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In Camden, a puzzling increase in homicides

Killings are up in 2007 even as other crimes have dropped.

Saad Brittingham, 17, was fatally shot in Camden on July 5, a day after 12-year-old James Martin "Pee Wee" Coleman was slain in the city.
Saad Brittingham, 17, was fatally shot in Camden on July 5, a day after 12-year-old James Martin "Pee Wee" Coleman was slain in the city.Read more

Last summer, Loresha Gaines buried her son, a 12-year-old boy gunned down with an assault rifle while sitting in a parked car in Camden.

"We miss you so much, Martin. You don't know what it's like talking to a picture," she said shortly after the funeral. "But I want you to rest. We're all going to be together in the end."

James Martin "Pee Wee" Coleman is the youngest homicide victim in Camden so far this year. Though his death was widely publicized, it was hardly unique.

As of Thursday, Camden - long notorious for its violent crime - had suffered 42 homicides this year, a one-third increase over 2006. Police fatally shot three more people.

The city's death toll was dwarfed by the 391 homicides recorded in Philadelphia during the same period. But with only 79,300 residents, Camden has a murder rate nearly twice Philadelphia's.

A resident of Camden was more likely to be murdered this year than someone living in Detroit, Baltimore, Newark, N.J., Oakland, Calif., Richmond, Va., or Flint, Mich., all notorious crime capitals.

Homicides have risen from 32 in 2006 even as Camden's property crimes and nonfatal shootings have dropped slightly, leaving police and criminologists to question the unpredictable nature of murderous impulses - and their ability to do anything about them.

"You have to wonder why homicides are up" when other assaults with a gun are down, said Arturo Venegas, the state-appointed leader of Camden's Police Department. "Either the shooters are being more selective or the targets aren't ducking as fast."

Venegas said the city, the poorest in the state, could take years to emerge from its struggle with poverty and the crime and drugs that come with it. Camden's lack of money also hinders effective law enforcement.

"We need 46 additional cars," Venegas said, "and we're lacking the basic tools of modern policing: computers in cars and in the offices."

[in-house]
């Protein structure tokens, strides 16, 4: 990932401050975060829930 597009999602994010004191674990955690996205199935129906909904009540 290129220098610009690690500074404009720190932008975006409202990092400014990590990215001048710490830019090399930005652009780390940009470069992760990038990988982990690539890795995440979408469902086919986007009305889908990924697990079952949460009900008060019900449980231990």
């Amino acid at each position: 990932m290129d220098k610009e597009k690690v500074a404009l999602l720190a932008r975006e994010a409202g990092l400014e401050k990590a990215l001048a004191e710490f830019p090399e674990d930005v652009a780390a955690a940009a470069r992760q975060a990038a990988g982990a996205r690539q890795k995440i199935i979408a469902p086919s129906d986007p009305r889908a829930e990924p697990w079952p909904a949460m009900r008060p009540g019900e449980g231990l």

Veteran police also talk about the cyclical nature of homicides. Camden's rate has seesawed over the years. It peaked in 1995, at 58, then dipped to 24 four years later.

Homicides hit the city - which a research company named the "most dangerous" in the country in 2004 and 2005 - especially hard last summer. The series of crimes involving young victims and shooters culminated in Pee Wee's death on the Fourth of July. His murder remains unsolved.

The nihilism of Pee Wee's generation troubles many in the city, including Camden's 82-year-old mayor, Gwendolyn Faison.

"It hurt me the other day when some young person said, 'I don't have anything to live for,' " Faison said.

"I had asked, 'Don't you want to live to retire?' " she said. "They only think about living until they're 25."

In interviews this year, Camden residents talked about teenagers, the children of addicted or jailed parents, raising themselves on the streets and in the drug trade.

"These are the last days. I've never seen it like this before," said Richard Rozier, 43, while walking through a Camden housing project in July with his 3-year-old son. "They're out here wilding. Who wouldn't be concerned?"

The Police Department, which has been under the county prosecutor's authority since a 2003 order from the state attorney general, has new tactics to introduce in 2008.

By summer, the city hopes to have "Eye in the Sky" surveillance cameras trained on six commercial corridors. New police scheduling has reduced the response time to crimes, and recently formed district councils of residents, law officers and city officials have created a spirit of cooperation between neighborhoods and police, activists said.

But, Faison said, fundamental changes are called for.

"We need to find new methods of getting to our young people," she said. "It's not the talk you usually give to a newspaper, but I don't see a solution in sight until we change people's hearts."

In years past, police in Camden have tried different tactics, such as a "shoot team" that investigates nonfatal shootings, and 28-day crime-suppression blitzes in certain neighborhoods. Now the city is gearing up for an antigun initiative.

"I see good things happening at the Camden Police Department as more and more quality initiatives are imported from similar jurisdictions," said Jon'a Meyer, professor of criminology at Rutgers University-Camden.

"Why the recent jump" in homicides? "Personally, I believe it's due to the weather, plus the stress of the economy," Meyer said.

"Homicides among strangers and acquaintances are much more likely to happen when weather is nice. Remember that lovely, temperate Thanksgiving weekend with so many killings?" Four slayings occurred over those four days.

"On any other recent Thanksgiving," Meyer said, "those folks would have been indoors rather than out looking for and finding trouble."

Some murder rates have dropped dramatically. Manhattan, which had nearly 650 murders in 1975, is on a pace to have fewer than 70 this year.

An antigun strategy that Boston employed during the 1990s lowered homicides to historic levels. Its success was deemed the "Boston miracle."

Camden police are looking for their own miracle. Homicides happen randomly, Venegas said.

There's only one way to prevent every killing, he said: "We'd have to put a cop on every citizen in this community, in and out of their homes."